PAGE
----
Making life into a renaissance.
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A recent article in Smithsonian magazine tells a neglected story: that of the radical roots of today’s beloved Renaissance fairs. It’s not the first time these origins have been chronicled; Set the Night On Fire, the magisterial history of Los Angeles in the 1960s by Jon Wiener and the late Mike Davis, does so in its chapter on Pacifica’s LA radio station KPFK. There’s also a book, cited in the article, titled Well Met: Renaissance Faires and the American Counterculture. But it is fascinating to think that, in a twisted way, were it not for some of the artists and workers internally exiled by McCarthyism, the Renaissance Fair as we know it wouldn’t exist.
To briefly sum up, the first Renaissance Pleasure Faire was the creation of Phyllis Patterson, and Doris and Robert Karnes. Patterson had left teaching in the public schools because she refused to sign the anti-Communist loyalty oath, while the Karneses had been hounded by the House Un-American Activities Committee for somehow “infiltrating” the youth center where all three had wound up teaching. Funded by KPFK – which had its own experience being hounded by HUAC – the first Faire, held in 1963, was on the five-acre North Hollywood ranch of Oscar Haskell, who had also been accused of membership in the Communist Party.
The early years included many of the trademarks we recognize in today’s Renaissance fairs: elaborate period costumes, performances of Shakespeare or commedia dell’arte (which Patterson had a background in), and an overall attempt to replicate the more revelrous aspects of European culture in the 1500s. Innocuous as it sounds, the organizers deliberately viewed it as a space of free education, culture, and expression. It was bound to rankle some of the more conservative onlookers, particularly as the festival grew and started to collide with the burgeoning counterculture of the 1960s. In 1967, when the organizers attempted to move the fair to bigger grounds in Ventura County, local conservatives campaigned to have it banned, and ultimately succeeded.
Today’s Renaissance fairs aren’t exactly insurgent, though this may only be because they are able to exist comfortably in the larger culture. Right-wingers have found a lot to enrage them in recent years, as they always have, but these kinds of events – which are often financial boons for the sponsoring companies – aren’t normally in their sites.
Still, phenomenologically speaking, the first Pleasure Faires’ countercultural affinities are fitting. Soviet literary theorist Mikhail Bakhtin’s influential theories of the carnivalesque rely on the experience of medieval and Renaissance festivals. Emphasizing the base and grotesque, they were moments when social boundaries and taboos might be transcended. Though hardly a threat to the established order, they gave participants a sense of what life might be like were it done and lived differently.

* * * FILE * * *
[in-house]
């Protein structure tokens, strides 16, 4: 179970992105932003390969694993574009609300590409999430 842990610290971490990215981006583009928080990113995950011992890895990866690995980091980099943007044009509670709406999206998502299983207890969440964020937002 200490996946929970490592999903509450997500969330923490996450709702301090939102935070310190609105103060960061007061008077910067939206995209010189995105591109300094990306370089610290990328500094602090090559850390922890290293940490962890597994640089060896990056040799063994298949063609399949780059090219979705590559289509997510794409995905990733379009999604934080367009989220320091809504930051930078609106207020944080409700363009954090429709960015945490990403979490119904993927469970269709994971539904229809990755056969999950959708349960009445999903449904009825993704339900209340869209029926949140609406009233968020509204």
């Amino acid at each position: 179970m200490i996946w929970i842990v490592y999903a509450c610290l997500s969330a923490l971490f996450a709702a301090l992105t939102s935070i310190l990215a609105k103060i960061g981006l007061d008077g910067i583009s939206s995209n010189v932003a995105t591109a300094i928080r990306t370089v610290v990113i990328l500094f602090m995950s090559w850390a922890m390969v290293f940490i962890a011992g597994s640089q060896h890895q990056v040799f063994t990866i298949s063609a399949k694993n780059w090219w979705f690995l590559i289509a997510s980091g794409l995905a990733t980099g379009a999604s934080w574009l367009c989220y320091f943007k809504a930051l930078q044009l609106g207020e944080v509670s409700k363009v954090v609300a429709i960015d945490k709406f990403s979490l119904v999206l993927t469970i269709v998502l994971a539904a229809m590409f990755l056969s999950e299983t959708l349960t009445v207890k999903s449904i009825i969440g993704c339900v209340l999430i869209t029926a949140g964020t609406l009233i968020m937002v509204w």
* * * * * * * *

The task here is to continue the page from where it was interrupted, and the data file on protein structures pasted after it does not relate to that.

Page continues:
It is also interesting to consider this in light of the Writers Guild of America’s recent victory in their strike against the Hollywood studios. It’s far from the last word – SAG-AFTRA is still on the picket line, and the studios will be looking for any opportunity to undermine the gains the writers made – but we should be clear that this was a very big win.
Like most Hollywood unions, the Screen Writers Guild (which later became the WGA) went along with McCarthyism, allowing its radical members to be blacklisted and purged. A generation later, with many blacklistees rehabilitated, the union sought to come to grips with this ignominious moment in its past.
That the Writers Guild stood aside and let its members get persecuted is particularly ironic considering that, if not for Communist Party members like John Howard Lawson, and sympathizers like Dorothy Parker, the union probably wouldn’t have existed. One of the themes I take up in a forthcoming piece on the writers’ strike is the inextricable link between labor rights and freedom of speech. It seems obvious to bring up – union and non-union workers alike are unjustly disciplined and fired for “speaking out of line” all the time – but it is especially central in the worlds of artistic and culture work.
On one hand, creatives will likely always try to find ways to create, and I mean this in the most unromantic way possible. Most of us have put a large amount of time and effort into honing a craft, to the point where, for many of us, it literally is all we know how to do to put a roof over our heads. Blacklisted writers used fronts, striking deals with other writers who would sign their name to their scripts. Acting teachers and theater performers – like Patterson and the Karneses – found ways to teach and build worlds outside the traditional avenues.
The challenge, often overlooked even in much of the left-wing discourse on free speech, isn’t just about finding spaces for these kinds of expression to flourish. Nor is it about some slow process by which these outsider experiences can find a safe, sanitized place in the world. It is both and neither. How does the carnival spill out into the rest of the world and, in the process, let the world be changed by it rather than the other way around? How does the subcultural become countercultural, and how does the counterculture vie for hegemony against the ideologies that tell us a world of rank exploitation and disaster is the best we can do?
Finally, what role to artists – conceiving of themselves and organized as workers – play in altering our sense of what is possible? Can it be done while also shunning the inane transformation of everything into an aesthetic or a pose? If we can figure that out, then we may yet have a snowball’s chance of making life itself the carnival.
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